There are books you loved, books you hated and some books that made you think. Maybe you didn’t like them.
That doesn’t mean you shouldn’t read them.
If you’ve read these books, read them again. They’re full of lessons and advice that we all need reminding of.
Whether you’re a writer or not, this is a valuable read. William Zinsser covers the basics of grammar as he discusses usage and word choice, making the text handy for first-time writers and seasoned veterans looking to refresh their basics.
The most reinforced, though unofficial, rules revolve around the elimination of “clutter.” Zinsser reminds writers to omit needless constructions to write concisely.
Zinsser also addresses different forms of writing regarding business, travel, memoirs etc. Though the keys to writing well remain the same, Zinsser explores the small details that bring average writing to excellence.
On Writing Well is a short, easy read for anyone who cares to better their communication skills. Mastery of language produces better communication to the audience.
Assumed to be authored by Sun Tzu, this collection of his teachings is one of the most highly-praised and recommended texts for business associates, educators and scholars. It’s a short read composed of 13 chapters concerning strategy, preparation and execution.
When undertaking “war,” or any type of strategic movement, the author indicates that the reader must observe five principles before engaging in conflict, those being: moral law, heaven, earth, the commander, method and discipline. Though, at first, the nomenclature may seem medieval, it’s easy to substitute current examples in their place.
For example, using “my boss” instead of “the commander,” or
“research, practice and preparation,” instead of “methods and discipline” makes the text more applicable to that presentation you were asked to prepare.
The text addresses any and all considerations for war from financial to geographical, preparing the reader for their own field of warfare, whether the conference room or the firing range.
Because of this manual’s popularity, it is available for free in PDF format when searched online, or most digital readers offer it in their stores for less than one dollar.
“War is peace. Freedom is slavery. Ignorance is strength.”
If those words made you shudder, you’re not alone. This dark, dystopian novel by George Orwell explores a future where the government is in total control. People are monitored relentlessly by “Big Brother” and “The Ministry of Truth,” keeping them in a perpetual state of fearful obedience. The story is set in a time of perpetual war, while Winston Smith, employee of The Ministry of Truth, explores his inner feelings of rebellion and hatred for Big Brother’s regime.
There are a few challenges within the text. For example, “Newspeak,” a future language in which frequently-used words are combined and shortened into new ones. This makes it difficult to immediately follow the dialogue. To prevent confusion for a first-time reader, make sure to purchase an edition with an included glossary.
Even if it takes you some time, read the entire novel. The story helps develop critical thinking about the presentation of information and the importance of skepticism.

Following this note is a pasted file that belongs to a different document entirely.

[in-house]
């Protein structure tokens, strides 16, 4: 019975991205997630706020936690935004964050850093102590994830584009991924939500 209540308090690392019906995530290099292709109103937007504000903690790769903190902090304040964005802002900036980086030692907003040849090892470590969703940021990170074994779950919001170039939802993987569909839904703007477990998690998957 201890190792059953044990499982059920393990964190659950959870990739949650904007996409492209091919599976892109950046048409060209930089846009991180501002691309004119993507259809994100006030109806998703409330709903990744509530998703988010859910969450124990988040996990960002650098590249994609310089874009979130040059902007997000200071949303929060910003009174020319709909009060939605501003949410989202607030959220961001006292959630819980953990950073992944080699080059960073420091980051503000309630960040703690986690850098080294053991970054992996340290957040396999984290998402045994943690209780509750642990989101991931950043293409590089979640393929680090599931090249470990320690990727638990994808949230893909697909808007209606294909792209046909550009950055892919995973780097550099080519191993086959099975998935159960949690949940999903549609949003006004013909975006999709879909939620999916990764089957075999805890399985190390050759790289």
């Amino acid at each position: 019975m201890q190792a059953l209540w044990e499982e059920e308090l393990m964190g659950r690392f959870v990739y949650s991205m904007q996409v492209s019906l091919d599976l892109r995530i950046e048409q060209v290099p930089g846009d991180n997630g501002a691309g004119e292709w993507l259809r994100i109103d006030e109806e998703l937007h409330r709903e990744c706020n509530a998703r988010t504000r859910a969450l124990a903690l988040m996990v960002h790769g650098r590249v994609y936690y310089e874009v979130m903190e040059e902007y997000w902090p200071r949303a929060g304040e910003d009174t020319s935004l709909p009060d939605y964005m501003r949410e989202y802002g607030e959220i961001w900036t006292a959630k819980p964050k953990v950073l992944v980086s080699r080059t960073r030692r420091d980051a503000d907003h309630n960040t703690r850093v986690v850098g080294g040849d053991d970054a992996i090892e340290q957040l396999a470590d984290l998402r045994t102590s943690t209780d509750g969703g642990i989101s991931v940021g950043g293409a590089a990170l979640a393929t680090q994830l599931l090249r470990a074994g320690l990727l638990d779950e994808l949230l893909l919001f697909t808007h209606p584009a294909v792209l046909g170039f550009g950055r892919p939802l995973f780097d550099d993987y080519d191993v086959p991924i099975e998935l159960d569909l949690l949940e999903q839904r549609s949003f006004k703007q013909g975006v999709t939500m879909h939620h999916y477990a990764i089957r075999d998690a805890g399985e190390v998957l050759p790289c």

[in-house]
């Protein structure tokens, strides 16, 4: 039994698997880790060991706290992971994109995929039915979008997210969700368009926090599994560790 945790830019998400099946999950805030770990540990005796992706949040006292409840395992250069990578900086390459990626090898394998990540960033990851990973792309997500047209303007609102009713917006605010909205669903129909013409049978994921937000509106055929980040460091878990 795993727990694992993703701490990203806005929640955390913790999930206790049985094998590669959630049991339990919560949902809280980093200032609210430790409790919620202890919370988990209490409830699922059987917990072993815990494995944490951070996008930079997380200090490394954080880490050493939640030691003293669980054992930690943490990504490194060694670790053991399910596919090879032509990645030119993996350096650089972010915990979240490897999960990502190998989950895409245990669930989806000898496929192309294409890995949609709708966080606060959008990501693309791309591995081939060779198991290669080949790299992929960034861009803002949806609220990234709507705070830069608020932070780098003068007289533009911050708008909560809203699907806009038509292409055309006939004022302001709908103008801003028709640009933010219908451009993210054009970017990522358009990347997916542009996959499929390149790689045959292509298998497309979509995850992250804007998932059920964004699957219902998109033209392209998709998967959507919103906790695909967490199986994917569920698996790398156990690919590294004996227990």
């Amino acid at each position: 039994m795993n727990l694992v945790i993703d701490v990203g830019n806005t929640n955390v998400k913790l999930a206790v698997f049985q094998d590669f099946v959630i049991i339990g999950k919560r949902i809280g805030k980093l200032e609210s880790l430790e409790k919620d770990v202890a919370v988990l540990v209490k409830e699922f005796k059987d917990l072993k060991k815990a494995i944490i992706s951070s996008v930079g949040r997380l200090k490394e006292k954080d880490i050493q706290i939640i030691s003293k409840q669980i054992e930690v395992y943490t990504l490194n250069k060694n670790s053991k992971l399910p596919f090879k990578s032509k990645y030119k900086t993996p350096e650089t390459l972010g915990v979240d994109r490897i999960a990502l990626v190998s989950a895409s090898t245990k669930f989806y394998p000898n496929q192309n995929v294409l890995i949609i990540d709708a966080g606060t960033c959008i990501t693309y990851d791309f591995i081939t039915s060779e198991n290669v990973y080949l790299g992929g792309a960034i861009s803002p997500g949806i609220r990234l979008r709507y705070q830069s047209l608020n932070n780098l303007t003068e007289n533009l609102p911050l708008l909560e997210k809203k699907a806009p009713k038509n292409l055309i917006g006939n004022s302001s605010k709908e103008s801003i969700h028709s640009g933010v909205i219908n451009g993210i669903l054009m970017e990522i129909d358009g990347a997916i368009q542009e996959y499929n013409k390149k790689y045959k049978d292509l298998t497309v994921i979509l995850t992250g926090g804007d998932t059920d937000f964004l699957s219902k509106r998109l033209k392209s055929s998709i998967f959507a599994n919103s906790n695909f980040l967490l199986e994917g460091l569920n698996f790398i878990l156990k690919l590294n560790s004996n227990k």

If you finish this book with questions, it’s done its job.
In this dystopian novel by Ray Bradbury, the story details a time where books are considered so dangerous that they are burned on sight by “firemen.” These, being people employed to burn the possessions, homes and books of people possessing the outlawed materials.
The protagonist, Guy Montag, is challenged by the ideals of a free-thinking teenage girl, Clarisse McClellen. When Montag is later burning down a book-filled home, he steals one of them and hides it in his home. The rest of the story follows Montag on his search for truth, fulfillment and the written word.
Not only is this book wildly entertaining, but it also addresses deeper questions of the importance of language. Bradbury considers consequences which would stem from the total destruction of books.
The story explores the effect of literature, or lack thereof, on society, and addresses how essential language is to the development of critical thinking. This is a great and insightful read that will never lose relevance.
This 1960’s novel by Harper Lee explores timeless themes of morality, loyalty and truth in a coming-of-age story through the eyes of a child. Six-year-old Scout Finch lives with brother Jem and widowed father Atticus in Maycomb, Alabama. Her father has been called on to defend a black man, Tom Robinson, accused with raping a white girl.
The book addresses questions of racism through the innocence of a child’s point of view. While Scout grows from observing her father’s litigation at Robinson’s trial, she also grows through her interaction with town shut-in, Boo Radley.
Through Scout, the reader is challenged to evaluate judgment, specific to their perceptions of those around them. As Scout questions how she has judged Radley and Robinson, the reader questions how they have judged others in their own lives.
This timeless book challenges the reader to self-evaluate,
encouraging them to justify their own methods and reasoning for judging others.
These five reads are eternally insightful and transcend the limitations of time and environment. So, reading, or re-reading, can only solidify the importance of the lessons these texts express within.
- Book Review: Fahrenheit 451, by Ray Bradbury (mvlteenvoice.com)
- Zinsser Bit’s and Pieces (dkgreene15.wordpress.com)
- On Writing . . . (ruprofstudies.wordpress.com)